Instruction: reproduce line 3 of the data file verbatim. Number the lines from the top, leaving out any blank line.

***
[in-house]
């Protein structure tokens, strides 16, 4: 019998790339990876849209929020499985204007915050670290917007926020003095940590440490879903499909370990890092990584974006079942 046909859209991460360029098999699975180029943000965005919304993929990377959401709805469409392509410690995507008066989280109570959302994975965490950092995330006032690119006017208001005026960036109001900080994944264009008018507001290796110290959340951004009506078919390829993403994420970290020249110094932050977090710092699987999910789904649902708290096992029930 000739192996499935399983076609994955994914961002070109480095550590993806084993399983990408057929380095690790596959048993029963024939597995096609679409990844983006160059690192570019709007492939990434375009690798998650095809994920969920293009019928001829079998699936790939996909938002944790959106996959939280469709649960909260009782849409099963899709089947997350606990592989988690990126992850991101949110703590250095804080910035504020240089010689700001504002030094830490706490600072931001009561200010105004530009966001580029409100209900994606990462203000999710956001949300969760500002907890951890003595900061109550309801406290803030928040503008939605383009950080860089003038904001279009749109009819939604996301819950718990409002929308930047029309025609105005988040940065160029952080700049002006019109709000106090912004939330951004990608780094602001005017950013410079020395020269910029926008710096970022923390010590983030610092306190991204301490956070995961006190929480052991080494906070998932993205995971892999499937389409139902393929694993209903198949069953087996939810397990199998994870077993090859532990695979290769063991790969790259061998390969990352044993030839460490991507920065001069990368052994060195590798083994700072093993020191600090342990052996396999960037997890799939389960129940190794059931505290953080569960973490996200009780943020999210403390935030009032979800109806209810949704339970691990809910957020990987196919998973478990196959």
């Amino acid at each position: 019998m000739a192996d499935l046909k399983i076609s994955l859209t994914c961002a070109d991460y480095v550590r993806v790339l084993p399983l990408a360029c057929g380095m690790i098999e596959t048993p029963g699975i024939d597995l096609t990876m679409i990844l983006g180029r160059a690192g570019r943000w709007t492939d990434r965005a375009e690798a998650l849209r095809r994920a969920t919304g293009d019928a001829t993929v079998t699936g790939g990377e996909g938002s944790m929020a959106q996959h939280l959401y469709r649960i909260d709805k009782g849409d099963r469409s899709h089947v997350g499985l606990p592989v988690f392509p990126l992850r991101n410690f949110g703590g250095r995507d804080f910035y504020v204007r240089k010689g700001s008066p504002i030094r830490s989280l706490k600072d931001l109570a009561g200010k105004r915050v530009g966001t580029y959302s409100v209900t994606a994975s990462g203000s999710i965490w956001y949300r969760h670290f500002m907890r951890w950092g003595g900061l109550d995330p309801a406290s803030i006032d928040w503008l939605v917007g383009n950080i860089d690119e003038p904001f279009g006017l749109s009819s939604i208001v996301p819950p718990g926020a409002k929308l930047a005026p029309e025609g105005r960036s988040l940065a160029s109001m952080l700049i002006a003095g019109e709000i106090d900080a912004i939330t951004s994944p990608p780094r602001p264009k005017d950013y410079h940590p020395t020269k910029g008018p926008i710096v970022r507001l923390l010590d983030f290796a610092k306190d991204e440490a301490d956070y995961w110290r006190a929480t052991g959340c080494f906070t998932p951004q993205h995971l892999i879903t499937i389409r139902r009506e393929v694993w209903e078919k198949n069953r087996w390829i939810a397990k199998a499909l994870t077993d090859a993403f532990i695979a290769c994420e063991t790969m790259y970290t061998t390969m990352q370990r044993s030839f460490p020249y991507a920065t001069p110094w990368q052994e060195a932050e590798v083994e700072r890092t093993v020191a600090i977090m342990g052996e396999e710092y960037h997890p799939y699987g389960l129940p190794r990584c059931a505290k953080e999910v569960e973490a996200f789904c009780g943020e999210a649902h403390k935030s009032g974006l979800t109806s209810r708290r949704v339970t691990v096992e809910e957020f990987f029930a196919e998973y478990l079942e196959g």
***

């Amino acid at each position: 019998m000739a192996d499935l046909k399983i076609s994955l859209t994914c961002a070109d991460y480095v550590r993806v790339l084993p399983l990408a360029c057929g380095m690790i098999e596959t048993p029963g699975i024939d597995l096609t990876m679409i990844l983006g180029r160059a690192g570019r943000w709007t492939d990434r965005a375009e690798a998650l849209r095809r994920a969920t919304g293009d019928a001829t993929v079998t699936g790939g990377e996909g938002s944790m929020a959106q996959h939280l959401y469709r649960i909260d709805k009782g849409d099963r469409s899709h089947v997350g499985l606990p592989v988690f392509p990126l992850r991101n410690f949110g703590g250095r995507d804080f910035y504020v204007r240089k010689g700001s008066p504002i030094r830490s989280l706490k600072d931001l109570a009561g200010k105004r915050v530009g966001t580029y959302s409100v209900t994606a994975s990462g203000s999710i965490w956001y949300r969760h670290f500002m907890r951890w950092g003595g900061l109550d995330p309801a406290s803030i006032d928040w503008l939605v917007g383009n950080i860089d690119e003038p904001f279009g006017l749109s009819s939604i208001v996301p819950p718990g926020a409002k929308l930047a005026p029309e025609g105005r960036s988040l940065a160029s109001m952080l700049i002006a003095g019109e709000i106090d900080a912004i939330t951004s994944p990608p780094r602001p264009k005017d950013y410079h940590p020395t020269k910029g008018p926008i710096v970022r507001l923390l010590d983030f290796a610092k306190d991204e440490a301490d956070y995961w110290r006190a929480t052991g959340c080494f906070t998932p951004q993205h995971l892999i879903t499937i389409r139902r009506e393929v694993w209903e078919k198949n069953r087996w390829i939810a397990k199998a499909l994870t077993d090859a993403f532990i695979a290769c994420e063991t790969m790259y970290t061998t390969m990352q370990r044993s030839f460490p020249y991507a920065t001069p110094w990368q052994e060195a932050e590798v083994e700072r890092t093993v020191a600090i977090m342990g052996e396999e710092y960037h997890p799939y699987g389960l129940p190794r990584c059931a505290k953080e999910v569960e973490a996200f789904c009780g943020e999210a649902h403390k935030s009032g974006l979800t109806s209810r708290r949704v339970t691990v096992e809910e957020f990987f029930a196919e998973y478990l079942e196959g």